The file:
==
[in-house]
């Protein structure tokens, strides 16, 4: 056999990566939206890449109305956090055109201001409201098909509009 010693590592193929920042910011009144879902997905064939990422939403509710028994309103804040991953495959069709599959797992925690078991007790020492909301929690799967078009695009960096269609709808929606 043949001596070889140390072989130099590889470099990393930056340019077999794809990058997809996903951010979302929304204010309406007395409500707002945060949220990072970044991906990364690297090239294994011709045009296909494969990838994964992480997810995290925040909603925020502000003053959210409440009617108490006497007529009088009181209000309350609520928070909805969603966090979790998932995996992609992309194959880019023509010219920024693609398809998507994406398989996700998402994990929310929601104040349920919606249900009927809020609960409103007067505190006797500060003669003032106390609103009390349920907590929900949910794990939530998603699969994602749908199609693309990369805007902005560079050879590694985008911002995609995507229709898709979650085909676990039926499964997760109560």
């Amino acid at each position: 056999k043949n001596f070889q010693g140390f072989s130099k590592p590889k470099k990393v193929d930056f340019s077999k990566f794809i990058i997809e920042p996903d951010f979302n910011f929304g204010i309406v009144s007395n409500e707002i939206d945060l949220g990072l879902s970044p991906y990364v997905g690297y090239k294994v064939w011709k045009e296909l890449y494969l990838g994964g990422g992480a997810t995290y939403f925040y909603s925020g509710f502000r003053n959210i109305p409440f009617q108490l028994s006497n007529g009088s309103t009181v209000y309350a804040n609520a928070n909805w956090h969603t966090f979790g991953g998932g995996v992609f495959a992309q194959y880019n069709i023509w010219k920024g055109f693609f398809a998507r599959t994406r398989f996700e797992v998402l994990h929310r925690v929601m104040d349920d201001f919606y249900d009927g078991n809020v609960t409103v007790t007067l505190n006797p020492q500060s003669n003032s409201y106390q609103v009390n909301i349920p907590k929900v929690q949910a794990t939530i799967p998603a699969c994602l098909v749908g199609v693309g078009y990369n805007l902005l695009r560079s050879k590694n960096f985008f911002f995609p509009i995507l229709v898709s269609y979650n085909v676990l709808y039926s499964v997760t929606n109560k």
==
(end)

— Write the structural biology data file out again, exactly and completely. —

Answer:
[in-house]
């Protein structure tokens, strides 16, 4: 056999990566939206890449109305956090055109201001409201098909509009 010693590592193929920042910011009144879902997905064939990422939403509710028994309103804040991953495959069709599959797992925690078991007790020492909301929690799967078009695009960096269609709808929606 043949001596070889140390072989130099590889470099990393930056340019077999794809990058997809996903951010979302929304204010309406007395409500707002945060949220990072970044991906990364690297090239294994011709045009296909494969990838994964992480997810995290925040909603925020502000003053959210409440009617108490006497007529009088009181209000309350609520928070909805969603966090979790998932995996992609992309194959880019023509010219920024693609398809998507994406398989996700998402994990929310929601104040349920919606249900009927809020609960409103007067505190006797500060003669003032106390609103009390349920907590929900949910794990939530998603699969994602749908199609693309990369805007902005560079050879590694985008911002995609995507229709898709979650085909676990039926499964997760109560």
């Amino acid at each position: 056999k043949n001596f070889q010693g140390f072989s130099k590592p590889k470099k990393v193929d930056f340019s077999k990566f794809i990058i997809e920042p996903d951010f979302n910011f929304g204010i309406v009144s007395n409500e707002i939206d945060l949220g990072l879902s970044p991906y990364v997905g690297y090239k294994v064939w011709k045009e296909l890449y494969l990838g994964g990422g992480a997810t995290y939403f925040y909603s925020g509710f502000r003053n959210i109305p409440f009617q108490l028994s006497n007529g009088s309103t009181v209000y309350a804040n609520a928070n909805w956090h969603t966090f979790g991953g998932g995996v992609f495959a992309q194959y880019n069709i023509w010219k920024g055109f693609f398809a998507r599959t994406r398989f996700e797992v998402l994990h929310r925690v929601m104040d349920d201001f919606y249900d009927g078991n809020v609960t409103v007790t007067l505190n006797p020492q500060s003669n003032s409201y106390q609103v009390n909301i349920p907590k929900v929690q949910a794990t939530i799967p998603a699969c994602l098909v749908g199609v693309g078009y990369n805007l902005l695009r560079s050879k590694n960096f985008f911002f995609p509009i995507l229709v898709s269609y979650n085909v676990l709808y039926s499964v997760t929606n109560k």